Scientific, business, and consumer book publisher John Wiley & Sons
Revenues rose to $390 million in the quarter, a 46% increase due to its acquisition of Blackwell Publishing. If you back out Blackwell and favorable currency exchange rates, revenues were up a more modest 4% over last year.
Still, the professional and trade segment, its largest, grew 1% to $106 million (3% if you adjust for the change in inter-segment product prices), while the scientific category grew 6% to $61 million. Many readers of the Motley Fool are probably familiar with a number of titles that helped boost revenues this year, including Ken Fisher's The Only Three Questions That Count and the third installment in the "Little Book" series, John Bogle's Little Book of Common Sense Investing.
The "Little Book" series continues to produce results for Wiley. Joel Greenblatt's remarkable contribution, The Little Book That Beats the Market -- which fellow Foolish contributor Jim Mueller reviewed here -- remains on the best-seller lists, as does, curiously enough, SoDoku for Dummies. (Foolish contributor Ryan Fuhrmann also reviewed another book in the series: The Little Book of Value Investing.)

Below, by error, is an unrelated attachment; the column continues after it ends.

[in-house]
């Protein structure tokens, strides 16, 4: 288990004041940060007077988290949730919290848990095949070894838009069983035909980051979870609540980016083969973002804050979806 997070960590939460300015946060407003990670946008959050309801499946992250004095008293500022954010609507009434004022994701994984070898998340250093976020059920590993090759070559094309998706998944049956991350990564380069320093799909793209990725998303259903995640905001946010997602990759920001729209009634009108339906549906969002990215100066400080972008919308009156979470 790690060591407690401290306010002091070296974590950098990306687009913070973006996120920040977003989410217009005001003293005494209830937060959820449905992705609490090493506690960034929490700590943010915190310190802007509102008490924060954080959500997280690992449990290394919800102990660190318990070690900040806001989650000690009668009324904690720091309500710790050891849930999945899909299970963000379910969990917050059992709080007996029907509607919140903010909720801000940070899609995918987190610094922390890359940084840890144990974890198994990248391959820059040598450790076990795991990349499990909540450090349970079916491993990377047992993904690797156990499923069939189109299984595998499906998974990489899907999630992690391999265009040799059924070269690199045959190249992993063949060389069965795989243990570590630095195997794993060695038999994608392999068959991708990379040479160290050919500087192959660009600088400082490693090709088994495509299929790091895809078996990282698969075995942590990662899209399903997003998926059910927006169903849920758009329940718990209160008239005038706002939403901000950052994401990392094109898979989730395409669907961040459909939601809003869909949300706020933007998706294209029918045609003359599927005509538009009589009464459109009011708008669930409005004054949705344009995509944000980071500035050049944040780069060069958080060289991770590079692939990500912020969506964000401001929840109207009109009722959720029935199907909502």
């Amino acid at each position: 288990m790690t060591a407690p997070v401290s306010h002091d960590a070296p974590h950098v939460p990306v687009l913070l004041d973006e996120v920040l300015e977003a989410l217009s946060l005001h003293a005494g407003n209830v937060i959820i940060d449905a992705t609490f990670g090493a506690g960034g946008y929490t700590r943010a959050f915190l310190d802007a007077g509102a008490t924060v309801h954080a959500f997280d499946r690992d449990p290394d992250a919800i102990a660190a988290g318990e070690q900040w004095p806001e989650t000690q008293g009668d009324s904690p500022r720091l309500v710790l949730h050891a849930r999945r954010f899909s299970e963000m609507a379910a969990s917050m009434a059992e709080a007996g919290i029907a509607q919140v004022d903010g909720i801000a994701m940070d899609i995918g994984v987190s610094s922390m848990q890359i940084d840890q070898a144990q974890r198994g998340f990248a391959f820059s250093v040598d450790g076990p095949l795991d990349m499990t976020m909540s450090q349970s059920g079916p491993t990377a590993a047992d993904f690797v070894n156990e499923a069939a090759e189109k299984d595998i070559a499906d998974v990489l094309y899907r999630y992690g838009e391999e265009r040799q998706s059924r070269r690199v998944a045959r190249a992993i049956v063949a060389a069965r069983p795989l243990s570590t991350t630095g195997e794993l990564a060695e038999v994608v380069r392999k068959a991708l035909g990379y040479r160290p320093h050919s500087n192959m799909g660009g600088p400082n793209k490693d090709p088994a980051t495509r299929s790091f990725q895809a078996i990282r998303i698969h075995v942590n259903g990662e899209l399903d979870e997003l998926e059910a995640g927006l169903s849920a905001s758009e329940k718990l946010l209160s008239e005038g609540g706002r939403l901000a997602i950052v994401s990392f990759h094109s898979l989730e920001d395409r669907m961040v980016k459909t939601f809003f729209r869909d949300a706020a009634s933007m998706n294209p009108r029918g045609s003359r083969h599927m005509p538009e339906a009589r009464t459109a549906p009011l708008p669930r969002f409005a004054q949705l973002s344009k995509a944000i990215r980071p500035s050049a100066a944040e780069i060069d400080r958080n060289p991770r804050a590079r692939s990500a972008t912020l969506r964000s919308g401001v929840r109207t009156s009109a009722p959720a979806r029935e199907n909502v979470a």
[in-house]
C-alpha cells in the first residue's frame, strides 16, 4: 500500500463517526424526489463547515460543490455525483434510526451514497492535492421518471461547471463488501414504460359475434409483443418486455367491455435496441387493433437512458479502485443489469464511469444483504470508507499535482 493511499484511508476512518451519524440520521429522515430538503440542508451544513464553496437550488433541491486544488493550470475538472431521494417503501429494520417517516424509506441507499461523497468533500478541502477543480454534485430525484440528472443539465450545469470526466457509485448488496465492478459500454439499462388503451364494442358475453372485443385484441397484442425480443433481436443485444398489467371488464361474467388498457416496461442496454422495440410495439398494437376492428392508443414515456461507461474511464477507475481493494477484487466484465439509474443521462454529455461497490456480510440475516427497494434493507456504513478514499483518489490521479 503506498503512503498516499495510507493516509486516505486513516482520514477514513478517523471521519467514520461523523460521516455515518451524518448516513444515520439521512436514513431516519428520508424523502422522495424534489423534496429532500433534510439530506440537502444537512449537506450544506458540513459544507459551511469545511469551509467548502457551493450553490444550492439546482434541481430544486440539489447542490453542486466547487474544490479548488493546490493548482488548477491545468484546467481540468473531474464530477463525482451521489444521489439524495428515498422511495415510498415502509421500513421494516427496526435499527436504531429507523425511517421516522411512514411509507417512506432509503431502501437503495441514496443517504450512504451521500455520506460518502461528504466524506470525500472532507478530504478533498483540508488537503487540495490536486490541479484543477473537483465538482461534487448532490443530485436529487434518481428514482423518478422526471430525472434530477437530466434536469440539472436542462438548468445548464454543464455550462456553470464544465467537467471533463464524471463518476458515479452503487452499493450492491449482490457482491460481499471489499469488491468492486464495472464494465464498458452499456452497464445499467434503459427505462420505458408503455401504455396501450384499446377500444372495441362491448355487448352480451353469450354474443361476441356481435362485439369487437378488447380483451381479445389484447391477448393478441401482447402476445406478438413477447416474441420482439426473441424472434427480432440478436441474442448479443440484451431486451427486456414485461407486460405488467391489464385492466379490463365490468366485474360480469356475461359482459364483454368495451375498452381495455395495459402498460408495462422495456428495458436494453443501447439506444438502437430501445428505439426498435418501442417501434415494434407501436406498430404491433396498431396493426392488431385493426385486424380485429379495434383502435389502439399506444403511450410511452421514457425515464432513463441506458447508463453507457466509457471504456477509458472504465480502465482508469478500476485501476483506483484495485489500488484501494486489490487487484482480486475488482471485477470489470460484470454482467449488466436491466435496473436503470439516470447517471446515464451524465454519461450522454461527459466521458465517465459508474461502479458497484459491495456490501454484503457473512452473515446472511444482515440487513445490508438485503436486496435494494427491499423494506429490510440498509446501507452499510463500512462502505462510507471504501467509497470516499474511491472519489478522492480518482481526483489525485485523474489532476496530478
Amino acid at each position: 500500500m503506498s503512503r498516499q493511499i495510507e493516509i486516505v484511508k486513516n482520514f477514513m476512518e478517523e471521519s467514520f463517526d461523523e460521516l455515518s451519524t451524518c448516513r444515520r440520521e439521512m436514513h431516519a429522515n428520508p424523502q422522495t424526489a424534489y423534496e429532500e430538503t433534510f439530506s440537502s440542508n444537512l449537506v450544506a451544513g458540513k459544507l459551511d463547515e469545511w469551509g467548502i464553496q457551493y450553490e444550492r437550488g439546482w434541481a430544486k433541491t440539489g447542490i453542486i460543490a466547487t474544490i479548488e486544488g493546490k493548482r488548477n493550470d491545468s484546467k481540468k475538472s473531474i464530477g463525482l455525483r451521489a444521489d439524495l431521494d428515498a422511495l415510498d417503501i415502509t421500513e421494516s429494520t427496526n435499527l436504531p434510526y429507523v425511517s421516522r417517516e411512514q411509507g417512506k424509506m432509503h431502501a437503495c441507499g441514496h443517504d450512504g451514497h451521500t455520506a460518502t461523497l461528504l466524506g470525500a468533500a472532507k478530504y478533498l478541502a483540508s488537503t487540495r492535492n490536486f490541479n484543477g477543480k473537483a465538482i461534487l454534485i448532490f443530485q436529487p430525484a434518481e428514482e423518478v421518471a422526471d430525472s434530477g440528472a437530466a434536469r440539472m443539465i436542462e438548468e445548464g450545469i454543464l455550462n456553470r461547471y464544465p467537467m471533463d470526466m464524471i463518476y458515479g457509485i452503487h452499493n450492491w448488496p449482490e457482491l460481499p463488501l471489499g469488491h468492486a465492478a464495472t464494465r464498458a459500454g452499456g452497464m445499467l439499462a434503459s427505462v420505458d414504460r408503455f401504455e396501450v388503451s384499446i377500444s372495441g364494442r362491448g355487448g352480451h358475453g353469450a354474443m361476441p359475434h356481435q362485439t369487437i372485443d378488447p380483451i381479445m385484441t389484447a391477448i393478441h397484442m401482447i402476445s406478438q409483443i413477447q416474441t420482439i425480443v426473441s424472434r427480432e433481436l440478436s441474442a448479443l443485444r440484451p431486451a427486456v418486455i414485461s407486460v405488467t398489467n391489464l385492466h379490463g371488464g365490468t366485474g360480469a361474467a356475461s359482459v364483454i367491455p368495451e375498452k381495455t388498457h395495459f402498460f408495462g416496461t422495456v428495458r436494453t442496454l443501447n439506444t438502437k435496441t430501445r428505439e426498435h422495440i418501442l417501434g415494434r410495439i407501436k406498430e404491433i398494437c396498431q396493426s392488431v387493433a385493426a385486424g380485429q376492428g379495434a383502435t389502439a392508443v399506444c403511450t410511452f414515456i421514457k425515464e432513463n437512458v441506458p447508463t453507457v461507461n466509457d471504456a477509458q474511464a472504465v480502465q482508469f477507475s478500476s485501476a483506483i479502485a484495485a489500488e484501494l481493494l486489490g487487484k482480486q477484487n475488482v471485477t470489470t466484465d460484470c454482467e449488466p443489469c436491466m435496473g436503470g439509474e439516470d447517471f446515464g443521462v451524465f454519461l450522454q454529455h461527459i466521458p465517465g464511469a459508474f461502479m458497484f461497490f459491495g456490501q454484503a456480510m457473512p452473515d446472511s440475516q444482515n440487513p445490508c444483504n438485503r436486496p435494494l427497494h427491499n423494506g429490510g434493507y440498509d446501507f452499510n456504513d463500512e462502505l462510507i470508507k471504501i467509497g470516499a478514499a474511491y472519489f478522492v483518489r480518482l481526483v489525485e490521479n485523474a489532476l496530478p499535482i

The acquisition of academic and professional publishing house Blackwell Publishing, closed back in February, looks like it will serve as a nice appendix to the rest of Wiley's business. Blackwell contributed $106 million to fourth-quarter revenues and $6 million in operating income, though it was dilutive to earnings in the quarter by $0.02 per share.
Book publishing, like newspaper publishing, has been experiencing some difficulties of late, as competitors Pearson
Wiley hasn't been involved with the recent big-name bids. Instead, its recent acquisition of Blackwell Publishing makes sense for the company and is contributing nicely to the bottom line. As Wiley closes the book on its second century, it looks like it could put out its own monograph: "The Not-So-Little Publisher That Could."
Motley Fool Inside Value 's lead analyst interviewed Christopher Browne, author of The Little Book of Value Investing, last December. A 30-day free trial subscription gives you full access to the interview as well as all of the newsletter's market-beating recommendation.
Fool contributor Rich Duprey does not have a financial position in any of the stocks mentioned in this article though he regularly reads the Wall Street Journal. You can see his holdings here. The Motley Fool has a newsworthy disclosure policy.